Facilitators, barriers, and recommendations related to the informed consent of Marshallese in a randomized control trial

Facilitators, barriers, and recommendations related to the informed consent of Marshallese in a randomized control trial
Research Article
Rachel S Purvis, Leah R Eisenberg, Christopher R Trudeau, Christopher R Long, Pearl A McElfish
Clinical Ethics, 2 February 2020
Abstract
Background
The Pacific Islander population is the second fasting growing population in the United States and Arkansas is home to the largest Marshallese population in the continental US. The Marshallese community have significant health disparities with high prevalence of diabetes, heart disease, and obesity compared to the general US population. Using a community-based participatory research approach, researchers and Marshallese community stakeholders identified diabetes as the top health issue for research.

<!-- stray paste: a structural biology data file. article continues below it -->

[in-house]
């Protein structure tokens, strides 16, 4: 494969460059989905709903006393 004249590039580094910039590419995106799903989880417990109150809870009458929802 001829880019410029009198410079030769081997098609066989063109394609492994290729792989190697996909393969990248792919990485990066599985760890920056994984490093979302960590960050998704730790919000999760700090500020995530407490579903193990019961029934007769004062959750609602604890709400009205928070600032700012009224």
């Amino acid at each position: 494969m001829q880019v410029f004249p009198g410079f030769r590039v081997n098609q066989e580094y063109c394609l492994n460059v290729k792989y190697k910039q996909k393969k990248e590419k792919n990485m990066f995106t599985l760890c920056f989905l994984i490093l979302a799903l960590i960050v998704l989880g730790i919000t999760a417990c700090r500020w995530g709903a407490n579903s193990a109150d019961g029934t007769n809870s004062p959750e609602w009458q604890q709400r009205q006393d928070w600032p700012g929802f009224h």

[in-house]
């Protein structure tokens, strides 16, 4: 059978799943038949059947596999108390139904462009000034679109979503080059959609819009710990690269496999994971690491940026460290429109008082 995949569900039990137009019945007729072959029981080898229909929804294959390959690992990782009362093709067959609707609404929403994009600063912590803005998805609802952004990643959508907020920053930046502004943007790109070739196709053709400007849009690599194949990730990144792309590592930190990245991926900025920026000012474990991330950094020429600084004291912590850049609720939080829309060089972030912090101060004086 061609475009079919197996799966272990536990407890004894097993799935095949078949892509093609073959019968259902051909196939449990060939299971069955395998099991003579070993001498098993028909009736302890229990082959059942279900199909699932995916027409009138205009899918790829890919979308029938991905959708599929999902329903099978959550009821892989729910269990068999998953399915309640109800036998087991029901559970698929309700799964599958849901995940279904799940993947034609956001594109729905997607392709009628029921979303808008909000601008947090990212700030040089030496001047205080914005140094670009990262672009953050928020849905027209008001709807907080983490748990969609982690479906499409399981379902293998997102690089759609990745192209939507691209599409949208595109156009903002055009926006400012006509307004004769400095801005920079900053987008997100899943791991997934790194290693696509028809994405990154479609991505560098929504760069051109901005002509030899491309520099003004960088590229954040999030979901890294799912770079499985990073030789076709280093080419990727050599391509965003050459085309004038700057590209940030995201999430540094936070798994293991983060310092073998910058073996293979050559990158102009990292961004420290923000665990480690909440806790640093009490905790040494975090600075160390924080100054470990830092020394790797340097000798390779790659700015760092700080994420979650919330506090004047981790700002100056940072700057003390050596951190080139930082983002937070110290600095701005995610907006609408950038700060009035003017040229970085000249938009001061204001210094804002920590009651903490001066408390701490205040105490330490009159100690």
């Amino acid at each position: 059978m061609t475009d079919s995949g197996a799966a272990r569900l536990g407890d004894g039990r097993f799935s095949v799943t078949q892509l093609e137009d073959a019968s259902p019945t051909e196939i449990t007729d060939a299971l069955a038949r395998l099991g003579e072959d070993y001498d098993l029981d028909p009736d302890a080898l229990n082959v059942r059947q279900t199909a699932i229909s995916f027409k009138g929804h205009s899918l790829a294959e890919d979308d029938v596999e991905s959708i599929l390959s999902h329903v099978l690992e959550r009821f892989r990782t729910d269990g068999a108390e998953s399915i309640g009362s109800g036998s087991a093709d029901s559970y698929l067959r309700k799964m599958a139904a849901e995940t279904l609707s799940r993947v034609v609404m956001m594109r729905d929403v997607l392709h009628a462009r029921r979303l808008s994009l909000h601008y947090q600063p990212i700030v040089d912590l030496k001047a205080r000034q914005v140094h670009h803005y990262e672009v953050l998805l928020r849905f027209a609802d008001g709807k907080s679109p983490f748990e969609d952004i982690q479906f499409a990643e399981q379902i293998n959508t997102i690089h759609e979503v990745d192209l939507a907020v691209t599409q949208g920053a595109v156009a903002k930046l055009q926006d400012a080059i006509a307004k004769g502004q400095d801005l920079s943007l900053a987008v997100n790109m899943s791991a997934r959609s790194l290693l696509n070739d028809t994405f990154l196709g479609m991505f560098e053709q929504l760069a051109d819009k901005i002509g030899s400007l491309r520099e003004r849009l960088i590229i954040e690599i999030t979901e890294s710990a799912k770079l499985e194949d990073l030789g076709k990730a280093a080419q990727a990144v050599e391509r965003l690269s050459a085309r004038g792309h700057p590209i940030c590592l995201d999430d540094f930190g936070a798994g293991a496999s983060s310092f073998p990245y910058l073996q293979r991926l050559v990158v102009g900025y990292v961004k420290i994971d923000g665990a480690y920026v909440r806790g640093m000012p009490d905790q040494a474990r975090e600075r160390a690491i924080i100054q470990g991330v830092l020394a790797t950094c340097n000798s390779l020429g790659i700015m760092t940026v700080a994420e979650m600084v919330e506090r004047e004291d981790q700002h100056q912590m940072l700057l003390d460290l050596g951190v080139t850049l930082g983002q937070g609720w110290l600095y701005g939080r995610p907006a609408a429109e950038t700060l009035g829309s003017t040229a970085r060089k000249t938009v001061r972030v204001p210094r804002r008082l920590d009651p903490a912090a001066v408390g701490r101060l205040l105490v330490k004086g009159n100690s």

Methods
From 2014 to 2018, a randomized control trial was conducted comparing standard diabetes management education with a culturally adapted family model of standard diabetes management education delivered in participants’ homes by Marshallese community health workers and certified diabetes educators. Interviews were held with Marshallese participants to document their experiences with and perceptions of the informed consent process for this randomized control trial.
Results
Participants provided feedback on the process of enrolling in the study, describing barriers and facilitators to giving informed consent from their perspective, and offering recommendations for improving the informed consent process.
Conclusion
Findings suggest that informed consent with underserved communities, including immigrant and migrant populations who do not speak English or have limited English proficiency, is possible, and that using a community-based participatory research approach can help facilitate the informed consent process.

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